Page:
lark bunting

Colorado is unique in many respects, so it comes as no surprise that its residents went in a different direction when selecting their state bird. Unlike many other official birds, the Lark Bunting is not a year-round resident. Instead, they are summer visitors, moving up to Colorado in the warm months to breed before returning to wintering grounds in Texas, Arizona, New Mexico, and Mexico. Still, it’s not hard to see why the Colorado legislature couldn’t resist the Lark Bunting when they named it the official state bird in 1931: they are absolutely striking.

During the summer breeding months, Lark Bunting males – a sparrow species – are jet black, their white wings contrasting beautifully with the dark bodies. In fact, according to the Cornell Lab of Ornithology, “It is the only sparrow that changes completely out of a bright breeding plumage into a drab winter one.” Females have more typical brown and white sparrow markings, with dark streaking above and more streaking against a white stomach and chest.

Lark Buntings are prairie birds, and breed in open meadow, sagebrush, and plains. During the winter they still prefer open habitats, such as deserts, agricultural fields, and brushy areas. These buntings both feed and nest on the ground, usually building a loose bowl of vegetation under some type of scrub.

Though Partners in Flight estimates that their breeding population is over nine million birds, populations of Lark Buntings have steadily declined. Looking at the North American Breeding Survey, their numbers have decreased by 4.8% annually from 1966 to 2010, for a total of 89%. Given their dependence on grasslands, their population reduction is of little surprise. According to a project run by Colorado State University, “Grassland bird species have experienced the largest population declines of any terrestrial avian group in the past four decades in North America.”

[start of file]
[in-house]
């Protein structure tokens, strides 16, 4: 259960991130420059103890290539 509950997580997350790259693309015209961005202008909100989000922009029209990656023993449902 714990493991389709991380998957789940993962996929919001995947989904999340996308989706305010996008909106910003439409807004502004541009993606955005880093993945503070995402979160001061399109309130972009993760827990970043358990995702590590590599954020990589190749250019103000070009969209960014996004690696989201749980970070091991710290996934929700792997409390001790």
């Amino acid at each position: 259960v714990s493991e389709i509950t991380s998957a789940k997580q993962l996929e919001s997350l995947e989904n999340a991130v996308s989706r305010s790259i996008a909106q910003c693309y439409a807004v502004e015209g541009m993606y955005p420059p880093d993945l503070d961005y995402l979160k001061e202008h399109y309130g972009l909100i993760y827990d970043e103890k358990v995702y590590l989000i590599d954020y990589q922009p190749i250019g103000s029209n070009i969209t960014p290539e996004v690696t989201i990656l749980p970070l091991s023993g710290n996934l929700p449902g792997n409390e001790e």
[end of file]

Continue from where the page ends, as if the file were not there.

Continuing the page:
As with other at-risk birds, state designation gives added publicity to environmental problems behind a species’ decline. For example, The Guardian, USA Today, Summit Daily, and more have all written stories mentioning the the bunting’s population dip. Hopefully greater focus on Lark Buntings and other grassland species will promote additional conservation measures and protect them from further population problems.



Written by Erika Zambello
Erika Zambello is a National Geographic Young Explorer who grew up in Maine, inspiring a deep interest in nature at an early age. She fell in love with birding after receiving a Sibley field guide for Christmas during her senior year in college, and has birded across the eastern seaboard and internationally ever since. To inspire others to protect birds and the environment, she has blogged for the Conservation Fund, Sarah P. Duke Gardens, Triangle Land Conservancy, and Duke University, and is writing a birding guide to Northern New England for Wilderness Adventures Press. She has founded, and is currently living along the Emerald Coast in Florida's Panhandle. You can check out her exploration site or follow her on Instragram.